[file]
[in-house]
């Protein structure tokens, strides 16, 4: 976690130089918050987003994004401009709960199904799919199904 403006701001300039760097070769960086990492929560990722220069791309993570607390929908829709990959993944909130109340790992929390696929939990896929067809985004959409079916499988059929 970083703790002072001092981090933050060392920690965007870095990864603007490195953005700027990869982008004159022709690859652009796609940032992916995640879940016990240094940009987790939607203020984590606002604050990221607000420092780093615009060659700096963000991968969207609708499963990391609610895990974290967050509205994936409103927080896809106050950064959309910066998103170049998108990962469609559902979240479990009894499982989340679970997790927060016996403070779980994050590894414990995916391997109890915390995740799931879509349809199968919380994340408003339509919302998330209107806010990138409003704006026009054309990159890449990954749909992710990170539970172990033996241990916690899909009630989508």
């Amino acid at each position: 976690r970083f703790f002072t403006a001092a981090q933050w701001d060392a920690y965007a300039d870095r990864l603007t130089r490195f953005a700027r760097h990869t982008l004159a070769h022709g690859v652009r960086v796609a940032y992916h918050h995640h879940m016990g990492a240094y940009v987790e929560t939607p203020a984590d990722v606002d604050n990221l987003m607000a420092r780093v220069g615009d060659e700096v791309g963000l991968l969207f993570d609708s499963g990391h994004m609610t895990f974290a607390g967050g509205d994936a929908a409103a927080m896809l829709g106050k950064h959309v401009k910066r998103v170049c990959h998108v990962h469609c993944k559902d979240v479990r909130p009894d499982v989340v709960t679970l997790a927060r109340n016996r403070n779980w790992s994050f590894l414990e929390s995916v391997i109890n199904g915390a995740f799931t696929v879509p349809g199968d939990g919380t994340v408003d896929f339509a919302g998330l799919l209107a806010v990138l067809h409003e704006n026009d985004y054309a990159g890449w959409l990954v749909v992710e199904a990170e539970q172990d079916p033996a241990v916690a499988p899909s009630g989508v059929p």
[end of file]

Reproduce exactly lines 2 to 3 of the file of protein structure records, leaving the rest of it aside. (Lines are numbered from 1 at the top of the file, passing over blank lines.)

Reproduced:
């Protein structure tokens, strides 16, 4: 976690130089918050987003994004401009709960199904799919199904 403006701001300039760097070769960086990492929560990722220069791309993570607390929908829709990959993944909130109340790992929390696929939990896929067809985004959409079916499988059929 970083703790002072001092981090933050060392920690965007870095990864603007490195953005700027990869982008004159022709690859652009796609940032992916995640879940016990240094940009987790939607203020984590606002604050990221607000420092780093615009060659700096963000991968969207609708499963990391609610895990974290967050509205994936409103927080896809106050950064959309910066998103170049998108990962469609559902979240479990009894499982989340679970997790927060016996403070779980994050590894414990995916391997109890915390995740799931879509349809199968919380994340408003339509919302998330209107806010990138409003704006026009054309990159890449990954749909992710990170539970172990033996241990916690899909009630989508």
């Amino acid at each position: 976690r970083f703790f002072t403006a001092a981090q933050w701001d060392a920690y965007a300039d870095r990864l603007t130089r490195f953005a700027r760097h990869t982008l004159a070769h022709g690859v652009r960086v796609a940032y992916h918050h995640h879940m016990g990492a240094y940009v987790e929560t939607p203020a984590d990722v606002d604050n990221l987003m607000a420092r780093v220069g615009d060659e700096v791309g963000l991968l969207f993570d609708s499963g990391h994004m609610t895990f974290a607390g967050g509205d994936a929908a409103a927080m896809l829709g106050k950064h959309v401009k910066r998103v170049c990959h998108v990962h469609c993944k559902d979240v479990r909130p009894d499982v989340v709960t679970l997790a927060r109340n016996r403070n779980w790992s994050f590894l414990e929390s995916v391997i109890n199904g915390a995740f799931t696929v879509p349809g199968d939990g919380t994340v408003d896929f339509a919302g998330l799919l209107a806010v990138l067809h409003e704006n026009d985004y054309a990159g890449w959409l990954v749909v992710e199904a990170e539970q172990d079916p033996a241990v916690a499988p899909s009630g989508v059929p």